Welsh Government announces plans to abolish imprisonment for council tax non-payment
The Centre welcomes plans announced by Welsh Finance Secretary Mark Drakeford this morning to launch a review into the use of imprisonment for council tax non-payment.
"My view is that getting into debt is not a crime," said Finance Secretary Mark Drakeford. "The sanction of imprisonment is an outdated and disproportionate response to a civil debt issue. There is significant additional cost to the public purse of imprisoning individuals and such action does nothing to address the reasons for the debt owed to the local authority or to reduce the debt. In many cases, it makes the situation worse."
Melanie Woolcock, a vulnerable Welsh woman unlawfully imprisoned for failing to pay her council tax spoke on Good Morning Wales about her experience of being sent to prison for her inability to pay. She has been diagnosed with PTSD as a result of this experience. She asks, "Why should you be punished for being poor?" You can listen back to her interview on BBC iPlayer at minute 1:41:30.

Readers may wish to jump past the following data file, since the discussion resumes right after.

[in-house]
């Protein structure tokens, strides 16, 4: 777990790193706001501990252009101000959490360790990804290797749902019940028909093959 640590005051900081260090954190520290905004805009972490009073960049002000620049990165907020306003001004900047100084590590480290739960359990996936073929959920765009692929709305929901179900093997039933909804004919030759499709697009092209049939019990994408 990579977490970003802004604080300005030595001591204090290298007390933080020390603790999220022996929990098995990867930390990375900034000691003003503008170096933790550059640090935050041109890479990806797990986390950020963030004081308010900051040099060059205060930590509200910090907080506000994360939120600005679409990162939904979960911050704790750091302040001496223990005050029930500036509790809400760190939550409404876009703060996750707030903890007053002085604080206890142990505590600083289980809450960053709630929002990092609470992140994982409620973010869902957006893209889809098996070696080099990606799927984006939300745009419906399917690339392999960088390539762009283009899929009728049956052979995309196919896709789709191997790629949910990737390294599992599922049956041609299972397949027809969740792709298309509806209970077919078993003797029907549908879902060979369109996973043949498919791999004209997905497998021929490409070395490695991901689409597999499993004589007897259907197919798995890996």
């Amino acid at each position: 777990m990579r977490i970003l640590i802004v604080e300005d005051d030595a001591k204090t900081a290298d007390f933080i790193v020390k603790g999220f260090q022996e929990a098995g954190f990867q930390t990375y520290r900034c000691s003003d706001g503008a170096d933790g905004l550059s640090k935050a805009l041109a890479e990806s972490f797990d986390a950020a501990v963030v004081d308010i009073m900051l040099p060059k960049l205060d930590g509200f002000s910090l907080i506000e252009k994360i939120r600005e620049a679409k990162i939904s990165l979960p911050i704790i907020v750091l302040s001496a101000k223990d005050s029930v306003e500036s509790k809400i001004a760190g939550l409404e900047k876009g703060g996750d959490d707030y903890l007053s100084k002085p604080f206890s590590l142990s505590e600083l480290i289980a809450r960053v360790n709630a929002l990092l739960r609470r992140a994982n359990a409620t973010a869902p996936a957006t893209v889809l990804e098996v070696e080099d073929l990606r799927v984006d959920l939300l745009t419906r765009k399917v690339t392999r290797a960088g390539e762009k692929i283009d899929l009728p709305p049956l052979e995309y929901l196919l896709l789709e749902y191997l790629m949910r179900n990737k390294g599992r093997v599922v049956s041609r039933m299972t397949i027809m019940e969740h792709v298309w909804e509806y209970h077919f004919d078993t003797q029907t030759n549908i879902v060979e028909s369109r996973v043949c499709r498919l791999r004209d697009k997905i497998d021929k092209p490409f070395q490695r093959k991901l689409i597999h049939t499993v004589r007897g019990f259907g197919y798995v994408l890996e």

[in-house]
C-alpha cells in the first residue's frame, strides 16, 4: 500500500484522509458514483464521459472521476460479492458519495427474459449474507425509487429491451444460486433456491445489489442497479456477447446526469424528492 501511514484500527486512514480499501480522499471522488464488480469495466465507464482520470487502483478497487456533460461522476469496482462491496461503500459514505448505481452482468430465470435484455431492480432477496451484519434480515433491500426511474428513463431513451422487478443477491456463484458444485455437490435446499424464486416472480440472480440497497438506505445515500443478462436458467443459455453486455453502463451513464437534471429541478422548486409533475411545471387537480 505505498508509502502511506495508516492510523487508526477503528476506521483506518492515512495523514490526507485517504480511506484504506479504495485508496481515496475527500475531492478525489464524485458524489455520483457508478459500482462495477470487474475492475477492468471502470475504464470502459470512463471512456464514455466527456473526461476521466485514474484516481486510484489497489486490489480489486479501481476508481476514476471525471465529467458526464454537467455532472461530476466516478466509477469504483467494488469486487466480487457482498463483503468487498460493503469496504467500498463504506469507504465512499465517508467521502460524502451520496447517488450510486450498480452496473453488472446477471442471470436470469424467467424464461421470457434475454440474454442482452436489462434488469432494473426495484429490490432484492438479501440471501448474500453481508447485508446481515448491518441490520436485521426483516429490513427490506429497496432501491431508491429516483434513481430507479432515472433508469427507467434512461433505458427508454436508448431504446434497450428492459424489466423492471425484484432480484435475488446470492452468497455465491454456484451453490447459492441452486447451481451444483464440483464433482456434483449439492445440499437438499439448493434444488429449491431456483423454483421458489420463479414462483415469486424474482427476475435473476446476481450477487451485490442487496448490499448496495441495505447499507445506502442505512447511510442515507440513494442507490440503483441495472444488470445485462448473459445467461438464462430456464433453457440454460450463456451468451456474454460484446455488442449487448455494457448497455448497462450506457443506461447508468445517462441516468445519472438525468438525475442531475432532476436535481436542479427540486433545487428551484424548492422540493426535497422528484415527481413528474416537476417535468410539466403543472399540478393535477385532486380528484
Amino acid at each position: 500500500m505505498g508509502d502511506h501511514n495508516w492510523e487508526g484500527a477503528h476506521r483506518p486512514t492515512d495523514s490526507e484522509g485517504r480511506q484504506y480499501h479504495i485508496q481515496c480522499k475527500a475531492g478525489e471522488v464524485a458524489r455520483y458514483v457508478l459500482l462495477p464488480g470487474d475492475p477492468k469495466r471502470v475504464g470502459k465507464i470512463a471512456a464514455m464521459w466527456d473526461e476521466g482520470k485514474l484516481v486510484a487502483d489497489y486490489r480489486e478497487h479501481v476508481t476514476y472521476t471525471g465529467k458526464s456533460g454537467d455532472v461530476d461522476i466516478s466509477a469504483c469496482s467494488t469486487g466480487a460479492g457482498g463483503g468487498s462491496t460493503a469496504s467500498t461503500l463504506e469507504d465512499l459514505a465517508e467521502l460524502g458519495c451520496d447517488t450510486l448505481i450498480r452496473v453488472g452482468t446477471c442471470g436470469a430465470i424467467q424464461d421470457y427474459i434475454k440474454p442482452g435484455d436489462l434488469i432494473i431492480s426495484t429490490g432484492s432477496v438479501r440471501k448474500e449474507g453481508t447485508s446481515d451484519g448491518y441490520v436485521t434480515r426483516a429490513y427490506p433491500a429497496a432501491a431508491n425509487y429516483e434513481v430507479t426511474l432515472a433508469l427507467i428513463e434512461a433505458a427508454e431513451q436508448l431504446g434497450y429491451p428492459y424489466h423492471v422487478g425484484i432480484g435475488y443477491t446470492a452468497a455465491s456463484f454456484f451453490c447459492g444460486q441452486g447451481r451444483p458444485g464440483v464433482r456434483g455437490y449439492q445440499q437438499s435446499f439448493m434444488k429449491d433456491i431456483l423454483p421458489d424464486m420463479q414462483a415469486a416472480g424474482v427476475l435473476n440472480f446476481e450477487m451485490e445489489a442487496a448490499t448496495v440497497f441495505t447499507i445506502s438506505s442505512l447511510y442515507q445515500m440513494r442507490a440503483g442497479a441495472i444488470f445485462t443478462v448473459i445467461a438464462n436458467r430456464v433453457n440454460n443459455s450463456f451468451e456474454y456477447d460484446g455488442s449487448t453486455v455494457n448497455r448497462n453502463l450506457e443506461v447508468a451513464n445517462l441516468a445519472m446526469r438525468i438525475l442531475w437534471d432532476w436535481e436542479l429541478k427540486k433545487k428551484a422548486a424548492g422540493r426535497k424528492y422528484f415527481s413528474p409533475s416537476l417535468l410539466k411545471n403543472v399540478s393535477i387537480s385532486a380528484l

The Centre supported the legal challenge that got Melanie her freedom back, and has been campaigning for the end of the use of imprisonment for council tax non payment.
Naima Sakande, Women's Justice Advocate says "This morning's news is a welcome acknowledgement that poverty is not a crime. For too long, vulnerable people have lived with the threat of prison hanging over their heads when they can't make ends meet. It's the government's job to support those struggling financially, not to subject them to the trauma of imprisonment. We applaud the Welsh government for leading the way in justice for the poor. It's time for the British Government to do the same for vulnerable people in England. Time is up for this arcane policy."